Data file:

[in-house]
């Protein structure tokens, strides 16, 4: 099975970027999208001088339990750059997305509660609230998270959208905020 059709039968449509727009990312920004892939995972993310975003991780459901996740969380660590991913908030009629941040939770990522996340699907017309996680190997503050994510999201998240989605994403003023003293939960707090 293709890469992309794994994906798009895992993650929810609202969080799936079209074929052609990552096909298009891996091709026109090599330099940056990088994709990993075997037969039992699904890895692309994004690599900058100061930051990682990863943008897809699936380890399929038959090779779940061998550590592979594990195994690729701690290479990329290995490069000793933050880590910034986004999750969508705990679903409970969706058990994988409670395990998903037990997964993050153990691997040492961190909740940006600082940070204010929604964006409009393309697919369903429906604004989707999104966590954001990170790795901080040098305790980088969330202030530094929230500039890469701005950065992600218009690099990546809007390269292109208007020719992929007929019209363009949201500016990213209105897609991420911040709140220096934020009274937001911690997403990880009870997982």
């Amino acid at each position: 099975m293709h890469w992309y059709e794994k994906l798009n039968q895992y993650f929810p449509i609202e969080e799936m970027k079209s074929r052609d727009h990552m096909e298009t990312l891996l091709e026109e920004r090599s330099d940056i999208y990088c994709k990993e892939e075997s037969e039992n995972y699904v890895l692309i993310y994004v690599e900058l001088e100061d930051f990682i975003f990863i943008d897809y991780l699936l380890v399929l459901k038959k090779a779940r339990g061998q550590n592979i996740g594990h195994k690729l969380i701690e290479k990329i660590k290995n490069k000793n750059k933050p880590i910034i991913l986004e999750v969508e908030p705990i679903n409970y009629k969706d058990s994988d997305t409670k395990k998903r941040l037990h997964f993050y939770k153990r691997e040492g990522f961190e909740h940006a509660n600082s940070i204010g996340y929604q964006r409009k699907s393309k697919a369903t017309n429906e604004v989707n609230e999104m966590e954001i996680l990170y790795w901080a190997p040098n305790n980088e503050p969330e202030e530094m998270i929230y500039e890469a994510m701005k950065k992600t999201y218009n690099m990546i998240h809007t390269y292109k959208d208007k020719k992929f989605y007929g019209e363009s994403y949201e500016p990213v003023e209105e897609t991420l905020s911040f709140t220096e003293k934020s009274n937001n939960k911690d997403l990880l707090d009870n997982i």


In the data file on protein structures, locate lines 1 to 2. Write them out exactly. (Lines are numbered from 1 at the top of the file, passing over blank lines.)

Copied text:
[in-house]
């Protein structure tokens, strides 16, 4: 099975970027999208001088339990750059997305509660609230998270959208905020 059709039968449509727009990312920004892939995972993310975003991780459901996740969380660590991913908030009629941040939770990522996340699907017309996680190997503050994510999201998240989605994403003023003293939960707090 293709890469992309794994994906798009895992993650929810609202969080799936079209074929052609990552096909298009891996091709026109090599330099940056990088994709990993075997037969039992699904890895692309994004690599900058100061930051990682990863943008897809699936380890399929038959090779779940061998550590592979594990195994690729701690290479990329290995490069000793933050880590910034986004999750969508705990679903409970969706058990994988409670395990998903037990997964993050153990691997040492961190909740940006600082940070204010929604964006409009393309697919369903429906604004989707999104966590954001990170790795901080040098305790980088969330202030530094929230500039890469701005950065992600218009690099990546809007390269292109208007020719992929007929019209363009949201500016990213209105897609991420911040709140220096934020009274937001911690997403990880009870997982």